As stated by Cohn in her article ' 'Endgame': The Gospel According to Sad Sam Beckett' there is much evidence given relating to the many comparable instances between the Bible and Beckett's "Endgame". With this interpretation as well as the discussion about the significance of the title, and the constant reference to the end of the world, it is nearly impossible to see Beckett's "Endgame" as anything other than a post-apocalyptic tale. I found particularly interesting Cohn's relation to Beckett's Hamm and the Bible's Ham. Ham being the son of Noah, as Cohn states, he is responsible for the survival of life. In the Bible, Ham obeys the wishes of his father, and thus God, and devoted his life to the expansion of humanity and the earth's mere existence. As the Noah story tells, God, unhappy with the world, creates a mass flood that kills the entire world's population, barring a male and a female of every species.
This boatload of beings was to start the world anew, to try and make it a better place. If Hamm is supposed to be a comparison to the Biblical Ham, could it not also be considered the Biblical Ham if things had gone wrong? Hamm, throughout the story welcomes the apocalypse, curses God and is contemptuous to his own existence. If the Biblical Ham had been his contemptuous person, could God not have sent yet another apocalypse to yet again end the world and try again? Is Beckett trying to say that it took more than one try for God himself to get it right? I find this a much clearer reading then one of each character being part of the brain.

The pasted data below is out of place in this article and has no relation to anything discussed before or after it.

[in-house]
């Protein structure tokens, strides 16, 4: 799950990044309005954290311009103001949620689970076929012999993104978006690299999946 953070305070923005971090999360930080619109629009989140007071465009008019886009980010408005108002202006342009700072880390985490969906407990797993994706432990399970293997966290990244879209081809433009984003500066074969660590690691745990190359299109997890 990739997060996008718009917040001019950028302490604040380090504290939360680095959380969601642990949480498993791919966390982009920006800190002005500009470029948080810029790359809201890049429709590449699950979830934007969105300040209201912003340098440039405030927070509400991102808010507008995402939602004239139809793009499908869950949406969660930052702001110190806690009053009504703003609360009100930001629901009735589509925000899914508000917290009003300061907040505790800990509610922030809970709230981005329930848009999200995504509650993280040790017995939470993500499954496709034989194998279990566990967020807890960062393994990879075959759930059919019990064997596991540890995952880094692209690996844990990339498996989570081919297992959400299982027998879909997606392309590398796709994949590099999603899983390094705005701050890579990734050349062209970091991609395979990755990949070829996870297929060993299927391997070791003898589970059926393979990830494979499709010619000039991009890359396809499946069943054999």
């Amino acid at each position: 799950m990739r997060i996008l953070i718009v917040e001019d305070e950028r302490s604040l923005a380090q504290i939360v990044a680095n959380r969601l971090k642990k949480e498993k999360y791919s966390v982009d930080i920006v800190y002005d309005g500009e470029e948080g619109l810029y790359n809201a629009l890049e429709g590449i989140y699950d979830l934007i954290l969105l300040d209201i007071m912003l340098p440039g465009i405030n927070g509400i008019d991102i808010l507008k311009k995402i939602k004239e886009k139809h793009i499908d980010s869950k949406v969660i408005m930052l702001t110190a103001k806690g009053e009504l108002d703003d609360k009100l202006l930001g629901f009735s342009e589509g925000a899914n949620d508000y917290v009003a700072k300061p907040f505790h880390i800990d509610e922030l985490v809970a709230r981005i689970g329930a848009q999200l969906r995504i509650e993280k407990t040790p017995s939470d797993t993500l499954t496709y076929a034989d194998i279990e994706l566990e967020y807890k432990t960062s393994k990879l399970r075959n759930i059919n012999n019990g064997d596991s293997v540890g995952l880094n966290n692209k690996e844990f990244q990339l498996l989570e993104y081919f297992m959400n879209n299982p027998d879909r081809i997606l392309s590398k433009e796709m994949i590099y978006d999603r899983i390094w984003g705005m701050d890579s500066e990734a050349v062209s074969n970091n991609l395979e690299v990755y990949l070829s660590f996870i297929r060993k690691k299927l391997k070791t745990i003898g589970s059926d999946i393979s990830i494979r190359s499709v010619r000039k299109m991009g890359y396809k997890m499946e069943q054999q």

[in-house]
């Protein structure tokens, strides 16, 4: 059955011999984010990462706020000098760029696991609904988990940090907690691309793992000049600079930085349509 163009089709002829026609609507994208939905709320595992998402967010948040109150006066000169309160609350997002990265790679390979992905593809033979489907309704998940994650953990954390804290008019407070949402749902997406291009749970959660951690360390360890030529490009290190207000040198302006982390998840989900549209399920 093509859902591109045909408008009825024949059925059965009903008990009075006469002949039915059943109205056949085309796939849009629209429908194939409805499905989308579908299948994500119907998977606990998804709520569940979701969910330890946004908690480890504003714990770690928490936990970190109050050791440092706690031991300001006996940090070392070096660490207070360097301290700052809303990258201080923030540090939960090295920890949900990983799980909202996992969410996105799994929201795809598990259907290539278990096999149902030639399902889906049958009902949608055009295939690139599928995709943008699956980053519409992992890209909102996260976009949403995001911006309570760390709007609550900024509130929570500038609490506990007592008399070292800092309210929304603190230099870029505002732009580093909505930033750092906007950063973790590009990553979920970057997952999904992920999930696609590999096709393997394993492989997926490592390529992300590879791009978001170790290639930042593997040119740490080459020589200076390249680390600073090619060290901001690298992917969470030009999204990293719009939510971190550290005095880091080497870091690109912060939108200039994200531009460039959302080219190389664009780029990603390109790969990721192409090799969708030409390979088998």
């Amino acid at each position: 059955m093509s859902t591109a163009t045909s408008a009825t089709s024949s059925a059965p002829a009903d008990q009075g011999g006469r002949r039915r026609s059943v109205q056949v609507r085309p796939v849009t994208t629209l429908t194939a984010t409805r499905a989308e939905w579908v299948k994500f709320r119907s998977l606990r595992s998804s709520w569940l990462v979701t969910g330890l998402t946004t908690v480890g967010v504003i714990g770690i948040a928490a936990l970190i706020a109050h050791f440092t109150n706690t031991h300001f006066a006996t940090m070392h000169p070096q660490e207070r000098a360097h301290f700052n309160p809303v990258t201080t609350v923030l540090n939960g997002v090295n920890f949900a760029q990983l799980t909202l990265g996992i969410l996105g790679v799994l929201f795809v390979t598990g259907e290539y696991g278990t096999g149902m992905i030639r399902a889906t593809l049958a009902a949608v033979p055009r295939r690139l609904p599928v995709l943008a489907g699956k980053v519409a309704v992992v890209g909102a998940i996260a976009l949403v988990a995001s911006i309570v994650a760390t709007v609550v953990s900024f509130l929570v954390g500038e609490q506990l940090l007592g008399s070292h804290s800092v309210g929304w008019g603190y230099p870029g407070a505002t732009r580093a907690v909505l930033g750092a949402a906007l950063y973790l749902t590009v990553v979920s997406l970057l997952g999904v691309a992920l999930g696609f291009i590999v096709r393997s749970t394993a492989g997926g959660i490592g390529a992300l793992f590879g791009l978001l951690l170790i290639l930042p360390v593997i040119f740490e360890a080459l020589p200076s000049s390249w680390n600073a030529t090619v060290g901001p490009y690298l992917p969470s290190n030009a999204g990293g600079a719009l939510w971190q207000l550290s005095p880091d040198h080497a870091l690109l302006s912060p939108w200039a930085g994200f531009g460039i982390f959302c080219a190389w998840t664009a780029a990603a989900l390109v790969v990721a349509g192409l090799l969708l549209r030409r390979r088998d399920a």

The text supports this in many ways, most already supported by Cohn. Her evidence, however, lead me to this conclusion. Her description of the resurrections also works with this theory. The world had many resurrections, all in the pursuit of a better place.
Basically I find this play an instance of 'What if?' What if Ham (Biblical) had screwed up? What if God's great plan of the flood did not work? I also find Beckett's description of the small boy, the glimmer of hope, to be an image of a savior, possibly Jesus. This savior is another attempt by God to make a perfect world. In relating this theory to that of the term 'endgame' one can also determine that possible life, humanity is in a constant game with God, or some higher being. If humanity makes the right moves we will survive, if we mess up we lose, loss in death.
But, however in an endgame situation, the destined loser can only prolong the game. Therefore, through life and worship we are only prolonging our life that will eventually end up in death. This death throughout the game is the systematic picking off of one player at a time, until the last player is picked off, this may be shown in either day-to-day death or in an apocalyptic manner in which only few players are left. In the situation of the poem, the four characters remaining may be defined as the last players remaining in the game against God. N agg and Nell, figuratively die when they each return into their pots and never speak again. C lov is leaving as the play ends, and Hamm is left for dead, checkmate.
The boy on the horizon may also be seen as the next player in line, the new chance for humanity. It is very disheartening to think of life as this game we play with God. Beckett uses his farce and comedic devices to help sugar coat this message. I find this play a very trying work to read and interpret.
There are so many interpretations out there, which can all be supported in some way or another. However, I find the most support in the relations to Noah and Ham, and to the game of chess. Other interpretations may not wrong, but they may also be humanity's way to avoid the true intended message, but only Beckett can say what he truly meant.